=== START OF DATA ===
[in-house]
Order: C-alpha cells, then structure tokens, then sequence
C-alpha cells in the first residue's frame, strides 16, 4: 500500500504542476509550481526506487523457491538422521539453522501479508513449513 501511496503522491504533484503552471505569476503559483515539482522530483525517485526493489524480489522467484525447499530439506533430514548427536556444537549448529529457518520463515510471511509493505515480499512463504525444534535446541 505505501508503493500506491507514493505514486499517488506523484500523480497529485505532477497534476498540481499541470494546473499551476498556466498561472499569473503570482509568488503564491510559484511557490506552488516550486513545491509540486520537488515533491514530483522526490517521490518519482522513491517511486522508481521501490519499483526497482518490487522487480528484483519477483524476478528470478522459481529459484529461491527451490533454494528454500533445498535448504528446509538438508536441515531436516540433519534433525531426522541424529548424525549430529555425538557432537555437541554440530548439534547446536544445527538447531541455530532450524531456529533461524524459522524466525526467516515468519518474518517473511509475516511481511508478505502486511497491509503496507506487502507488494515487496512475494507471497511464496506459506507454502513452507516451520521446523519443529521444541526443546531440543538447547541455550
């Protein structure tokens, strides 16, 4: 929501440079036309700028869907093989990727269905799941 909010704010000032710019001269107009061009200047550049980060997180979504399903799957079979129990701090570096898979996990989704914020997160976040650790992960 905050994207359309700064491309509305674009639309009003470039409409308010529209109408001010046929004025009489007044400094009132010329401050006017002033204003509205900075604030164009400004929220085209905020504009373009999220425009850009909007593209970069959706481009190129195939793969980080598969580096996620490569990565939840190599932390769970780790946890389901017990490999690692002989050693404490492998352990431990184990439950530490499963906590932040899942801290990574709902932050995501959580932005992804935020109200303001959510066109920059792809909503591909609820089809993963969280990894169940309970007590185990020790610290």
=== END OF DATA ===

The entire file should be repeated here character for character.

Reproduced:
[in-house]
Order: C-alpha cells, then structure tokens, then sequence
C-alpha cells in the first residue's frame, strides 16, 4: 500500500504542476509550481526506487523457491538422521539453522501479508513449513 501511496503522491504533484503552471505569476503559483515539482522530483525517485526493489524480489522467484525447499530439506533430514548427536556444537549448529529457518520463515510471511509493505515480499512463504525444534535446541 505505501508503493500506491507514493505514486499517488506523484500523480497529485505532477497534476498540481499541470494546473499551476498556466498561472499569473503570482509568488503564491510559484511557490506552488516550486513545491509540486520537488515533491514530483522526490517521490518519482522513491517511486522508481521501490519499483526497482518490487522487480528484483519477483524476478528470478522459481529459484529461491527451490533454494528454500533445498535448504528446509538438508536441515531436516540433519534433525531426522541424529548424525549430529555425538557432537555437541554440530548439534547446536544445527538447531541455530532450524531456529533461524524459522524466525526467516515468519518474518517473511509475516511481511508478505502486511497491509503496507506487502507488494515487496512475494507471497511464496506459506507454502513452507516451520521446523519443529521444541526443546531440543538447547541455550
């Protein structure tokens, strides 16, 4: 929501440079036309700028869907093989990727269905799941 909010704010000032710019001269107009061009200047550049980060997180979504399903799957079979129990701090570096898979996990989704914020997160976040650790992960 905050994207359309700064491309509305674009639309009003470039409409308010529209109408001010046929004025009489007044400094009132010329401050006017002033204003509205900075604030164009400004929220085209905020504009373009999220425009850009909007593209970069959706481009190129195939793969980080598969580096996620490569990565939840190599932390769970780790946890389901017990490999690692002989050693404490492998352990431990184990439950530490499963906590932040899942801290990574709902932050995501959580932005992804935020109200303001959510066109920059792809909503591909609820089809993963969280990894169940309970007590185990020790610290």